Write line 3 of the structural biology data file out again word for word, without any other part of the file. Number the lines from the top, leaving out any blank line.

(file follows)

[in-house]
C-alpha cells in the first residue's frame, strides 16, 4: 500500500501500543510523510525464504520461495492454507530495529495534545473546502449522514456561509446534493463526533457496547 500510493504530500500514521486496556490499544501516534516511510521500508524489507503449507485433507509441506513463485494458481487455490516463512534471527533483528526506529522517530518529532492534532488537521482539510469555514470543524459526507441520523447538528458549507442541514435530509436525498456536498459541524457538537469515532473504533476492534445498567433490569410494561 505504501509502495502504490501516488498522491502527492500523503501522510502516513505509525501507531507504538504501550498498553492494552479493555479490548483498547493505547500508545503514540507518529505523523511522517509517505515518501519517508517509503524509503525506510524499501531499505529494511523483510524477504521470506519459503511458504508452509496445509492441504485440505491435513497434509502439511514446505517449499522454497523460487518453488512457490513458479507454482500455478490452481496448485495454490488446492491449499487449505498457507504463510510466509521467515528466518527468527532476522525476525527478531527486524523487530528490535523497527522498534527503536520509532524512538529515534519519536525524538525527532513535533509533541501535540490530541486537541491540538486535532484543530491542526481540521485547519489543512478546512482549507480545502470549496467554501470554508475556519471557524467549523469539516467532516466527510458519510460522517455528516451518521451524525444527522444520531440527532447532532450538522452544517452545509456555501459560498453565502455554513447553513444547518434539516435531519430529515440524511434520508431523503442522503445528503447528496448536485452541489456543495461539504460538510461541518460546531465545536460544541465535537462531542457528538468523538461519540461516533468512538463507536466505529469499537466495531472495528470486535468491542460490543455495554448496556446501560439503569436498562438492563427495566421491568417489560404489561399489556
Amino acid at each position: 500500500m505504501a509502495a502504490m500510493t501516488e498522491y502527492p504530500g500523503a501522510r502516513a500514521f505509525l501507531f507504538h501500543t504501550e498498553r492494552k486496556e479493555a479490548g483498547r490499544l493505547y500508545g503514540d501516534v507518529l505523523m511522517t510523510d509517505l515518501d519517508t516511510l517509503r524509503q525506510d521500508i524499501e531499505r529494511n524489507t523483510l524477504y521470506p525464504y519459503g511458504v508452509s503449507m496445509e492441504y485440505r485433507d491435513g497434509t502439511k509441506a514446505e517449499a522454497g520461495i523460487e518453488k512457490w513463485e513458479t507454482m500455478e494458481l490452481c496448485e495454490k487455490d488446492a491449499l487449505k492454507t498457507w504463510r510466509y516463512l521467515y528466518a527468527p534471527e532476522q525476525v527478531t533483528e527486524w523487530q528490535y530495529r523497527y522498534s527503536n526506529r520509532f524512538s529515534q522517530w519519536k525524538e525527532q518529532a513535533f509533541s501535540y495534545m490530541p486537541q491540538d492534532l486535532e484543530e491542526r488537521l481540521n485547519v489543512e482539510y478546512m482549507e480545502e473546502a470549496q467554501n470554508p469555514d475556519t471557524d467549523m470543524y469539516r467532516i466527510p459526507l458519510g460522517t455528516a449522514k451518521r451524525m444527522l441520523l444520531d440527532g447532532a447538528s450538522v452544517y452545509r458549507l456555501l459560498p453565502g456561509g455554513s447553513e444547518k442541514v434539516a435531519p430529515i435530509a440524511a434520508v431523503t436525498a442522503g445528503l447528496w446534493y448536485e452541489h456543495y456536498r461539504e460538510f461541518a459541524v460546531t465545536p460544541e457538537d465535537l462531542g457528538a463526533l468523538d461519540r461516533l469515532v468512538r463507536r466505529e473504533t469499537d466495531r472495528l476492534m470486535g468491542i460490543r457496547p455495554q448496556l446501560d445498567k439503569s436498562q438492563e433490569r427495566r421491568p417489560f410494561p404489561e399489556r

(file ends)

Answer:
Amino acid at each position: 500500500m505504501a509502495a502504490m500510493t501516488e498522491y502527492p504530500g500523503a501522510r502516513a500514521f505509525l501507531f507504538h501500543t504501550e498498553r492494552k486496556e479493555a479490548g483498547r490499544l493505547y500508545g503514540d501516534v507518529l505523523m511522517t510523510d509517505l515518501d519517508t516511510l517509503r524509503q525506510d521500508i524499501e531499505r529494511n524489507t523483510l524477504y521470506p525464504y519459503g511458504v508452509s503449507m496445509e492441504y485440505r485433507d491435513g497434509t502439511k509441506a514446505e517449499a522454497g520461495i523460487e518453488k512457490w513463485e513458479t507454482m500455478e494458481l490452481c496448485e495454490k487455490d488446492a491449499l487449505k492454507t498457507w504463510r510466509y516463512l521467515y528466518a527468527p534471527e532476522q525476525v527478531t533483528e527486524w523487530q528490535y530495529r523497527y522498534s527503536n526506529r520509532f524512538s529515534q522517530w519519536k525524538e525527532q518529532a513535533f509533541s501535540y495534545m490530541p486537541q491540538d492534532l486535532e484543530e491542526r488537521l481540521n485547519v489543512e482539510y478546512m482549507e480545502e473546502a470549496q467554501n470554508p469555514d475556519t471557524d467549523m470543524y469539516r467532516i466527510p459526507l458519510g460522517t455528516a449522514k451518521r451524525m444527522l441520523l444520531d440527532g447532532a447538528s450538522v452544517y452545509r458549507l456555501l459560498p453565502g456561509g455554513s447553513e444547518k442541514v434539516a435531519p430529515i435530509a440524511a434520508v431523503t436525498a442522503g445528503l447528496w446534493y448536485e452541489h456543495y456536498r461539504e460538510f461541518a459541524v460546531t465545536p460544541e457538537d465535537l462531542g457528538a463526533l468523538d461519540r461516533l469515532v468512538r463507536r466505529e473504533t469499537d466495531r472495528l476492534m470486535g468491542i460490543r457496547p455495554q448496556l446501560d445498567k439503569s436498562q438492563e433490569r427495566r421491568p417489560f410494561p404489561e399489556r